“We strive to maintain well-stocked and organized departments, with a focus on product availability and ensuring that items are easy to find for purchase,” says vice president of store operations Paul Stefaniuk. While supply constraints have been a concern for Buehler’s—as with other retailers—in recent years, James adds that the chain has worked with beverage alcohol suppliers to avoid out-of-stock scenarios by frequently buying in. Indeed, he says, the beverage alcohol department was minimally affected by supply challenges as compared to other in-store categories.
Buehler’s uses merchandising tools to drive impulse sales and to position itself as a leader in the category. “Our merchandising is focused on product visibility and accessibility, with clear signage and well-organized displays,” says director of operations Dave Cleckner. “Our aim is to create an inviting and inspiring shopping environment for our customers.” Wine and beer are even merchandised outside the department with frequent cross-category displays, such as wine in the seafood department and hard cider and sangria in the produce department. In-store complimentary sampling of new products by brand ambassadors occurs weekly, James notes. “A lot of retailers don’t offer them, so they help separate us from the competition,” he says. Weekly wine tastings led by a team member are also featured at the Canton store, where customers are charged a nominal fee for a pour.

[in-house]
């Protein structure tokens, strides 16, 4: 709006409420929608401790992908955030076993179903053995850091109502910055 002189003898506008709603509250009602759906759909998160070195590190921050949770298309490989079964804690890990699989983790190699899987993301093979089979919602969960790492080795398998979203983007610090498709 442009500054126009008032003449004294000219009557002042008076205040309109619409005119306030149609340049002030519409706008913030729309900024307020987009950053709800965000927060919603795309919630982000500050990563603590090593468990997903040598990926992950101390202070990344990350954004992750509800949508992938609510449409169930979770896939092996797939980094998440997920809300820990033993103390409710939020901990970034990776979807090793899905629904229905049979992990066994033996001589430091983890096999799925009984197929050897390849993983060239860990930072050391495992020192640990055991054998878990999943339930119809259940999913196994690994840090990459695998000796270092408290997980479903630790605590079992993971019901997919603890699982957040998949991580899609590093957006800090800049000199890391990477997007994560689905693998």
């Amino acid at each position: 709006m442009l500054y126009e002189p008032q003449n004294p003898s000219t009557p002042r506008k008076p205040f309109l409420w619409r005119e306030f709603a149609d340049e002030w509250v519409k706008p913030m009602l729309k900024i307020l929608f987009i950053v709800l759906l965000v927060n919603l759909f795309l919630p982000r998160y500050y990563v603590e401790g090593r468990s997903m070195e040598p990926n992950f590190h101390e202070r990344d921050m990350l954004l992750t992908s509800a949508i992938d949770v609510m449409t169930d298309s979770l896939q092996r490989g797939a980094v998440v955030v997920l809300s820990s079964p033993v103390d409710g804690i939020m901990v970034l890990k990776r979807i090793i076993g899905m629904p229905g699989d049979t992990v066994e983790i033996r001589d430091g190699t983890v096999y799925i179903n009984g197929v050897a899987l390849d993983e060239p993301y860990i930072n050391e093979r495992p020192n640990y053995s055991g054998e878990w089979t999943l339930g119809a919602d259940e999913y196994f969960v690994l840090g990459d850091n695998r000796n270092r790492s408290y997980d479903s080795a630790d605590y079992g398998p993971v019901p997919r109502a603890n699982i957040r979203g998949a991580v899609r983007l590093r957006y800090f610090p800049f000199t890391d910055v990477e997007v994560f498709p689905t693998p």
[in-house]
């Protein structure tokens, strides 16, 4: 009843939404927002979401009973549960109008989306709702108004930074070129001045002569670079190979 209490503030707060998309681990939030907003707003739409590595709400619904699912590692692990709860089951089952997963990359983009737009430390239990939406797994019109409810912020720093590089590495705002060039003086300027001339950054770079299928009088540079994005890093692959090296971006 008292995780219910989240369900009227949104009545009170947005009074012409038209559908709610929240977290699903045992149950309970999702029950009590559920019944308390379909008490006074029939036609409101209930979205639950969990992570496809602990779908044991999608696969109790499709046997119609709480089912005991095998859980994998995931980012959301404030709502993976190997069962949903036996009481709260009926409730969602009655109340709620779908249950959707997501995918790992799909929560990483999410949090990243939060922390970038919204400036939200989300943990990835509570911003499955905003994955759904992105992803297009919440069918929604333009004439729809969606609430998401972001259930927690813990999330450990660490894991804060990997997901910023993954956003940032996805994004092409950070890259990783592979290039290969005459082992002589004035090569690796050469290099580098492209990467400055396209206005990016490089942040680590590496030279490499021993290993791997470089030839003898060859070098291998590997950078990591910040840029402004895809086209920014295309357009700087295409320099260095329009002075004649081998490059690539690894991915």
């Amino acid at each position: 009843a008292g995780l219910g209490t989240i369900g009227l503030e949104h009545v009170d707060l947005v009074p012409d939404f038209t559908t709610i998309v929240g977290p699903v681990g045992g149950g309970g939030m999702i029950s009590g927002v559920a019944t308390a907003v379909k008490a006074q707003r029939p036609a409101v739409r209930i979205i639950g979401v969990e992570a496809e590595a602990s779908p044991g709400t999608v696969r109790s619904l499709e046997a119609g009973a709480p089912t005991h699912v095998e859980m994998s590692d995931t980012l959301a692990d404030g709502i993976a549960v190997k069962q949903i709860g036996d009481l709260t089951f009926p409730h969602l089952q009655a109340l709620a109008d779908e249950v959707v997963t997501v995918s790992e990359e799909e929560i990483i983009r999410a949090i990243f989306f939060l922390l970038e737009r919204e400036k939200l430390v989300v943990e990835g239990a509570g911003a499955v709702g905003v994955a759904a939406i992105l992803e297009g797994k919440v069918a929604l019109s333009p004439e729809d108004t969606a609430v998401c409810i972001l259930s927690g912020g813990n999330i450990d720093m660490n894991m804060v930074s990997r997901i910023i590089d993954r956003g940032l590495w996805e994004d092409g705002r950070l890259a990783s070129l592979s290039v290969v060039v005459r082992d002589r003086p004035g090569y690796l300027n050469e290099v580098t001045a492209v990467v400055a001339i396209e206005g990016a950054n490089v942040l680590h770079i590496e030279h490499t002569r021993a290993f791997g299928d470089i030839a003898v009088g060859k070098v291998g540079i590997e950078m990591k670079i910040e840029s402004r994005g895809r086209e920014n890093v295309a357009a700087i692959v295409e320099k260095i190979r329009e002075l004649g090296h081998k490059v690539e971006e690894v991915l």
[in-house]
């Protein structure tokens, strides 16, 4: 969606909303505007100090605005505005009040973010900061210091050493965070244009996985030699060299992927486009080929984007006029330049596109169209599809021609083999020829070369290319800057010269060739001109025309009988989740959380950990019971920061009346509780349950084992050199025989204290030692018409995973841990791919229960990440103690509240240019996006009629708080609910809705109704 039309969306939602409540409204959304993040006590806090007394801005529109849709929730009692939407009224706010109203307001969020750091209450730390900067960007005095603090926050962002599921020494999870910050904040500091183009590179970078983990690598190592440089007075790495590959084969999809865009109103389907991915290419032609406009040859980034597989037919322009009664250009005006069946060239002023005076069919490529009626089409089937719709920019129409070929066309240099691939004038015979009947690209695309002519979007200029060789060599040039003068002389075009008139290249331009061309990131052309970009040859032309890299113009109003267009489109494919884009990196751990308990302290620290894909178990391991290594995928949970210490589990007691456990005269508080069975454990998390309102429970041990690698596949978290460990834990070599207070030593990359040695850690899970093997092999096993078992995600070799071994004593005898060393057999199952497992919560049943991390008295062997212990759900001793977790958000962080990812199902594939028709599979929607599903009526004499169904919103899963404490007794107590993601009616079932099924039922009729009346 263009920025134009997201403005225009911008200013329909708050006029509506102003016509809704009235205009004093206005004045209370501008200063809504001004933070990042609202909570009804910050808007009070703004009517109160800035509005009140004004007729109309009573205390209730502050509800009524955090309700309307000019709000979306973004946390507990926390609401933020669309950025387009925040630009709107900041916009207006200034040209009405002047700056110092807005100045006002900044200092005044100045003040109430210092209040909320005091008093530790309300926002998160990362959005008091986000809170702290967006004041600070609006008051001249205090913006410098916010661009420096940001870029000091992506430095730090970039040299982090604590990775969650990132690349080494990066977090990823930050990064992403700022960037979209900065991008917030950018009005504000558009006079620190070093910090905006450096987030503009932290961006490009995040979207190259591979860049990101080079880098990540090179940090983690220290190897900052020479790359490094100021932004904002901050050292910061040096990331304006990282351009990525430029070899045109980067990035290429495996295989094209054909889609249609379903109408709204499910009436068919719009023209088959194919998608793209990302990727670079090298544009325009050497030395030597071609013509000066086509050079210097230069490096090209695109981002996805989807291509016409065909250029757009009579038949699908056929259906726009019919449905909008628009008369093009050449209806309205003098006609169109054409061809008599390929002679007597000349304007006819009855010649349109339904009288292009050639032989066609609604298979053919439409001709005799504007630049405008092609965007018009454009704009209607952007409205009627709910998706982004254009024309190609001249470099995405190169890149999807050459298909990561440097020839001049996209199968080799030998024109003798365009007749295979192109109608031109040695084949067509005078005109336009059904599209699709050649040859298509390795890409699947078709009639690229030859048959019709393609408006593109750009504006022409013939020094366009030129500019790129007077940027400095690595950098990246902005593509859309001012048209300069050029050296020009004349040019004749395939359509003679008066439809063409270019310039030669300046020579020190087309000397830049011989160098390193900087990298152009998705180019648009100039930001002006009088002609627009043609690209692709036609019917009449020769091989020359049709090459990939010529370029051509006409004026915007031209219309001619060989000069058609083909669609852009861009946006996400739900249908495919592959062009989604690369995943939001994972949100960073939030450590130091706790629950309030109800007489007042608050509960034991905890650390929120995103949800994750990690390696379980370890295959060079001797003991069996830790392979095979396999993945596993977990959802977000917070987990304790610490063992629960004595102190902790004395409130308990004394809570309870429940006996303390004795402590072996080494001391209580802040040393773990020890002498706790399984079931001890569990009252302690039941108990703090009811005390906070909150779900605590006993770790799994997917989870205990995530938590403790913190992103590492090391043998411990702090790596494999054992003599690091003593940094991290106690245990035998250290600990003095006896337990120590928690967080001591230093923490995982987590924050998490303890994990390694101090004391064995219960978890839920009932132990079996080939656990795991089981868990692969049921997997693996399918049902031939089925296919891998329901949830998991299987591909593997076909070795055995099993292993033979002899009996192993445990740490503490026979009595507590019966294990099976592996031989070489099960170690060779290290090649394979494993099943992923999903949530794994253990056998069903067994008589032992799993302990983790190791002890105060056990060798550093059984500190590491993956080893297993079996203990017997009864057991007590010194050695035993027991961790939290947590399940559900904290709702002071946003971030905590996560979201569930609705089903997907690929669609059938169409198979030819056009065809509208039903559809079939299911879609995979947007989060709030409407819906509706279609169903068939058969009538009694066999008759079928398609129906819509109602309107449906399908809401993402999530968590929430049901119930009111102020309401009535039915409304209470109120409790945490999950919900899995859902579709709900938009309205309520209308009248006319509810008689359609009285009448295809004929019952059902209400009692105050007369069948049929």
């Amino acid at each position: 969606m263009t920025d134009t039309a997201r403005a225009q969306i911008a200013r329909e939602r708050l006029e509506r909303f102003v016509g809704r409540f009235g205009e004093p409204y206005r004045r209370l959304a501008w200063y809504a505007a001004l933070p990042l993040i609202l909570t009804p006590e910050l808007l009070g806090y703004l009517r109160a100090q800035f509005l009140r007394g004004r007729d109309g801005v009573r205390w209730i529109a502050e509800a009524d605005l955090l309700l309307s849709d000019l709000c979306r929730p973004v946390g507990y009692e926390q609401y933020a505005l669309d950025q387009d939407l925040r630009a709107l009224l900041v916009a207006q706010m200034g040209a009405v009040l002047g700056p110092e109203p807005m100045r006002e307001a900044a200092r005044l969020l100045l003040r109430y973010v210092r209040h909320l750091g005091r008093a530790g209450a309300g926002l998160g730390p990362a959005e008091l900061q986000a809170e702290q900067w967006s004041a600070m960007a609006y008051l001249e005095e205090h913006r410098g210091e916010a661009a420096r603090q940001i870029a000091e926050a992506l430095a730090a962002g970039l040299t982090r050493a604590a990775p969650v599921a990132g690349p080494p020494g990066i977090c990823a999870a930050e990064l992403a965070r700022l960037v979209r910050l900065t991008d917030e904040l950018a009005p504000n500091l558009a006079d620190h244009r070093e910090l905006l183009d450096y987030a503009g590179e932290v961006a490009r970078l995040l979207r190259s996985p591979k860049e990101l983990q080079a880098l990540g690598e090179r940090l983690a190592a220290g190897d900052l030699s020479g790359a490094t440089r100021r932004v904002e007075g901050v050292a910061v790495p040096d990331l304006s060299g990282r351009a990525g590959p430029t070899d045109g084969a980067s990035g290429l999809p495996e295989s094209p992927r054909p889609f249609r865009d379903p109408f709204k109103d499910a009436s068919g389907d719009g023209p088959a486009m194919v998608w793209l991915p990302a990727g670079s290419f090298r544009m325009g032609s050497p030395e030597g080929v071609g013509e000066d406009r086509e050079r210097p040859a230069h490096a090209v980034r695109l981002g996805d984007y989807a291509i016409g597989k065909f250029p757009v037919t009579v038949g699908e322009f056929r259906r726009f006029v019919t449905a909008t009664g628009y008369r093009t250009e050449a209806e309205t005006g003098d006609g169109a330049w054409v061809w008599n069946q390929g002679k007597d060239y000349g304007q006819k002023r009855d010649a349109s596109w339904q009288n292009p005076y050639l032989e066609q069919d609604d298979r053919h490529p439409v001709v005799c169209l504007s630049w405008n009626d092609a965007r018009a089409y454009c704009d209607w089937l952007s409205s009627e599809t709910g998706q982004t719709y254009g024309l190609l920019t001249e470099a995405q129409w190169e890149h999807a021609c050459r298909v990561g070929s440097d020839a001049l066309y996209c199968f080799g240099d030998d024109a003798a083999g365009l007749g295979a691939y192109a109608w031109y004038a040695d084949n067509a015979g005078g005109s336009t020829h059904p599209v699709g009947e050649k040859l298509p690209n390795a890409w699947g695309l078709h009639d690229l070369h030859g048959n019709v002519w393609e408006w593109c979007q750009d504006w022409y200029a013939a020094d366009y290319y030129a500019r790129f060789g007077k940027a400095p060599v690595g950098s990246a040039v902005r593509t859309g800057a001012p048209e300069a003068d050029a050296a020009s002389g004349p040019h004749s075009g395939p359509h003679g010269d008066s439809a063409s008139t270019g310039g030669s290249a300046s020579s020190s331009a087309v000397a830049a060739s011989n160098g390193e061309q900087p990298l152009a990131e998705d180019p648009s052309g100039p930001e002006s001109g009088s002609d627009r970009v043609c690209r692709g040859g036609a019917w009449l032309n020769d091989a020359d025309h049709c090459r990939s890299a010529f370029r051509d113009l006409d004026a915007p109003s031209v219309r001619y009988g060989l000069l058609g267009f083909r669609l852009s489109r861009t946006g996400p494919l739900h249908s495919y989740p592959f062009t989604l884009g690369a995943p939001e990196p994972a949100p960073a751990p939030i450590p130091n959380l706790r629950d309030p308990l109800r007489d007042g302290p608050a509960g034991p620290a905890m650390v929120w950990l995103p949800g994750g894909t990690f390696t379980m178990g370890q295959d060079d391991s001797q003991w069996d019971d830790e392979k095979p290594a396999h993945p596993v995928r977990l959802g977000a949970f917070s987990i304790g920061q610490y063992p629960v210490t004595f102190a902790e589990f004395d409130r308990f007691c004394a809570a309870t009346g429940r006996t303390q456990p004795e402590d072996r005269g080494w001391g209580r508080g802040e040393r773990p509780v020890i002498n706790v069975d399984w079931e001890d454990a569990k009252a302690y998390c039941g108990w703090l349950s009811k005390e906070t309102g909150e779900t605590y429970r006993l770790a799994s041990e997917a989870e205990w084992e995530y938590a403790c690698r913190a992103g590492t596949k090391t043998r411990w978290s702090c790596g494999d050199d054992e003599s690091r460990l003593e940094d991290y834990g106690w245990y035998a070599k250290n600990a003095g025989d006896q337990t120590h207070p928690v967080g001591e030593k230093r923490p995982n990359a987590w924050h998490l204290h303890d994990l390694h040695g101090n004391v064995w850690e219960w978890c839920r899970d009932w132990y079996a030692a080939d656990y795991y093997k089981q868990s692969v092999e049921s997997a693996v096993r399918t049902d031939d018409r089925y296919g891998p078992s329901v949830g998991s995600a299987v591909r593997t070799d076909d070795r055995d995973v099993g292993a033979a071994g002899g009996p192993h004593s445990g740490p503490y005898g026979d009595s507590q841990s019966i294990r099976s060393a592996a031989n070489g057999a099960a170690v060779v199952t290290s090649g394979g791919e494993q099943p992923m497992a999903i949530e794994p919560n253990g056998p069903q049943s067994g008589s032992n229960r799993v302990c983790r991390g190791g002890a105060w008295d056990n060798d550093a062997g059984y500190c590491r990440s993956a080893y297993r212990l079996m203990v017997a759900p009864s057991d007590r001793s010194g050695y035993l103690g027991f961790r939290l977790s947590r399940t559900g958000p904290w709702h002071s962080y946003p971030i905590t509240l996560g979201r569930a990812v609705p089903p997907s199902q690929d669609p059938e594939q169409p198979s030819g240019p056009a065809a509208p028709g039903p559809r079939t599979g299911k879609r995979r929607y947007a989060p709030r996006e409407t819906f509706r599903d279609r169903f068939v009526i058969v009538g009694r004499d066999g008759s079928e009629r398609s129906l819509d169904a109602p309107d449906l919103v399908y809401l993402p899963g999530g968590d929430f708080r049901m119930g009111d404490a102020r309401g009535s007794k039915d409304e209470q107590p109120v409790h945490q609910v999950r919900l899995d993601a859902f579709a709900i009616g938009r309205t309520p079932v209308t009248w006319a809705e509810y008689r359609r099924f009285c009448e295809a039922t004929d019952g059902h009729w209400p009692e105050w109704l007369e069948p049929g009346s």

James and Davidson take pride in the team members who serve Buehler’s beverage alcohol customers. “We put a lot of effort into our beer and wine teams,” James says, with training that includes product information, corporate modules and visits to local wineries and breweries. He adds that while remodelings like the one in Canton provide a lift to category sales, the staff makes the stores. “The thing that gets us through year after year is our stellar team,” he says. “They connect with the customers, develop a rapport, and make suggestions, which can be a huge driver of sales.”
Buehler’s would like nothing more than to further serve its customers by adding more liquor agencies. But the process is competitive, James notes. “Spirits are a high ring and can be a nice lift for the entire store if you have an agency,” he says. While there aren’t any immediate plans to add another agency, James believes Buehler’s is in a good position when the time comes. “With eight agency approvals already, the state obviously recognizes that we’re pretty good at it,” he says.